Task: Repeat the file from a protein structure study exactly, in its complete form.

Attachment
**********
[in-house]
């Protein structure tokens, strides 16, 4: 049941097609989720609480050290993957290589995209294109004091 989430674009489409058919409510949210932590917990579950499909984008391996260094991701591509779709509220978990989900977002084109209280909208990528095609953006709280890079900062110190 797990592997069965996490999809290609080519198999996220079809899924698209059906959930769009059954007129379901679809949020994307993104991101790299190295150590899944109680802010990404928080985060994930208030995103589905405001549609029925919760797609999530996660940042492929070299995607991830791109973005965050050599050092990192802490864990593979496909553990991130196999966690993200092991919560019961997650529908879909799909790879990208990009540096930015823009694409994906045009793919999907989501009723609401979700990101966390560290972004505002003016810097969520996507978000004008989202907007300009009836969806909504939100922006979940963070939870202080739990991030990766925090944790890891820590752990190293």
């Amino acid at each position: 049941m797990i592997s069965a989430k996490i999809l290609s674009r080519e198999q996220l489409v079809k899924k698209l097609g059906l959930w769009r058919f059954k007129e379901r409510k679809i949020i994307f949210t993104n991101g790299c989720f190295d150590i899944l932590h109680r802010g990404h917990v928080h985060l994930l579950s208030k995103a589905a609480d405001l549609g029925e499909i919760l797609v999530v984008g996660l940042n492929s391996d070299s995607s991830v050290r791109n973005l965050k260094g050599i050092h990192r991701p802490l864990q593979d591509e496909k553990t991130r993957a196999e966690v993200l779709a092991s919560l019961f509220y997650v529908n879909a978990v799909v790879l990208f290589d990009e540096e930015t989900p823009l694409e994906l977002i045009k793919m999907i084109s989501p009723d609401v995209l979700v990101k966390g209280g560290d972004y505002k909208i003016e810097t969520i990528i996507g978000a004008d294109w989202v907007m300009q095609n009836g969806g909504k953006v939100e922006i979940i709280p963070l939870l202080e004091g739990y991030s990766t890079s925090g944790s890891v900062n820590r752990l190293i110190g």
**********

[in-house]
């Protein structure tokens, strides 16, 4: 049941097609989720609480050290993957290589995209294109004091 989430674009489409058919409510949210932590917990579950499909984008391996260094991701591509779709509220978990989900977002084109209280909208990528095609953006709280890079900062110190 797990592997069965996490999809290609080519198999996220079809899924698209059906959930769009059954007129379901679809949020994307993104991101790299190295150590899944109680802010990404928080985060994930208030995103589905405001549609029925919760797609999530996660940042492929070299995607991830791109973005965050050599050092990192802490864990593979496909553990991130196999966690993200092991919560019961997650529908879909799909790879990208990009540096930015823009694409994906045009793919999907989501009723609401979700990101966390560290972004505002003016810097969520996507978000004008989202907007300009009836969806909504939100922006979940963070939870202080739990991030990766925090944790890891820590752990190293």
């Amino acid at each position: 049941m797990i592997s069965a989430k996490i999809l290609s674009r080519e198999q996220l489409v079809k899924k698209l097609g059906l959930w769009r058919f059954k007129e379901r409510k679809i949020i994307f949210t993104n991101g790299c989720f190295d150590i899944l932590h109680r802010g990404h917990v928080h985060l994930l579950s208030k995103a589905a609480d405001l549609g029925e499909i919760l797609v999530v984008g996660l940042n492929s391996d070299s995607s991830v050290r791109n973005l965050k260094g050599i050092h990192r991701p802490l864990q593979d591509e496909k553990t991130r993957a196999e966690v993200l779709a092991s919560l019961f509220y997650v529908n879909a978990v799909v790879l990208f290589d990009e540096e930015t989900p823009l694409e994906l977002i045009k793919m999907i084109s989501p009723d609401v995209l979700v990101k966390g209280g560290d972004y505002k909208i003016e810097t969520i990528i996507g978000a004008d294109w989202v907007m300009q095609n009836g969806g909504k953006v939100e922006i979940i709280p963070l939870l202080e004091g739990y991030s990766t890079s925090g944790s890891v900062n820590r752990l190293i110190g």